Despite all the hype devoted to Adrien Broner over the past two years, I've considered Keith Thurman to be Golden Boy's true future star. In 2013, "One Time" vindicated my judgment.
Thanks to his perfect 22-0 record with 20 KOs, his punching power has never been a secret. But in 2013 against gritty veterans Jan Zaveck and Jesus Soto Karass and fellow hard-punching contender Diego Gabriel Chaves, Thurman was more impressive with his boxing skills and ability to adjust mid-fight.
He always comes off as brash and confident in his interviews. But he usually sounds thoughtful and intelligent, too.
Thurman has a stellar amateur background and the physical tools and punching power that can only be given to a fighter by God. Combine those traits with his quickly developing ring IQ, and you have the next superstar of the welterweight division.
After making his U.S. debut on September 1, 2012 with a Round 5 TKO of Top 10-rated Grzegorz Proksa, undefeated WBA middleweight champion Gennady Golovkin proceeded to go 4-0 with four stoppages in 2013. It improved his career record to 28-0 with 25 KOs.
Very few boxers in the sport are hotter than him right now. But he's been among the most avoided fighters in the world for years now, so his promoters at K2 have chosen to keep him busy against anybody who is brave enough to climb into the ring with him.
And it would be an ignorant mistake to dismiss his opposition as a collection of tomato cans. Proksa, Lajuan Simon, Matthew Macklin, Gabriel Rosado, Curtis Stevens and Nobuhiro Ishida all fought very competitive fights against other champions and world-class opponents.
GGG mowed them all down.
Eventually anybody who wants to be taken seriously at middleweight is going to have to go through Golovkin. When he's done at 160, a superfight will likely be waiting for him with Andre Ward at 168.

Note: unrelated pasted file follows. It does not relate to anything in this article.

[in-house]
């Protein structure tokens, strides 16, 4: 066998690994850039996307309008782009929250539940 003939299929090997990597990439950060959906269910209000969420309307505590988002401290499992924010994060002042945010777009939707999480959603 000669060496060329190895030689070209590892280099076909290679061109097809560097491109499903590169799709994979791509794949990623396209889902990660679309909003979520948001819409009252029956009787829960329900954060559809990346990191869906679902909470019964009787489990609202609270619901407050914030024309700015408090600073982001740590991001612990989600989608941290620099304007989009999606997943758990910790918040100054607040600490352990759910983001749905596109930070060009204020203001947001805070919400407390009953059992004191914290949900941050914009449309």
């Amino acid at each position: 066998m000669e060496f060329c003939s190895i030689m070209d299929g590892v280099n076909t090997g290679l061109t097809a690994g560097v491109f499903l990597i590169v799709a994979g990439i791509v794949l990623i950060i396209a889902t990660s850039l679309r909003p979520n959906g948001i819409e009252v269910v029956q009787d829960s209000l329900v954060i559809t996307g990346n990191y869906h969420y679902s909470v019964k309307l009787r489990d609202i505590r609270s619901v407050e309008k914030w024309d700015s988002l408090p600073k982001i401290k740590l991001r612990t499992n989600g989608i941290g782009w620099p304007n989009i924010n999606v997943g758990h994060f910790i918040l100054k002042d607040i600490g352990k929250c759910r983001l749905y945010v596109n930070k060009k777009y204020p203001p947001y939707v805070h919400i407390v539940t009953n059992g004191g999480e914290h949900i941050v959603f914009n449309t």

While Gennady Golovkin was raining destruction upon the middleweight division in 2013, Sergey Kovalev was doing the same thing at light heavyweight.
In January he smashed former world champion Gabriel Campillo by Round 3 TKO. He did the same thing in June to 21-1 Cornelius White.
In August he made his big breakthrough by going to Wales and taking the WBO light heavyweight belt away from previously undefeated Nathan Cleverly via Round 4 TKO. Kovalev capped off his year with a frightening Round 2 knockout of Ismayl Sillakh on November 30 in Montreal.
It seems likely that Kovalev will face WBC and lineal light heavyweight champion Adonis Stevenson before 2014 is over. Stevenson's 2013 campaign was even more impressive than Kovalev's, as he also went 4-0 with four KOs. In June he shocked the boxing world by knocking out Chad Dawson in Round 1.
Stevenson has far too much explosive power to be dismissed against anybody at 175. But if that fight gets made, I'll be picking "Krusher" to outbox "Superman" and unify the belts.
Like Golovkin, Kovalev is a future big-name opponent for pound-for-pound star Andre Ward. I also think the powerfully built, 6'0" Kovalev will be able to carry his power up to cruiserweight and make an impressive run there.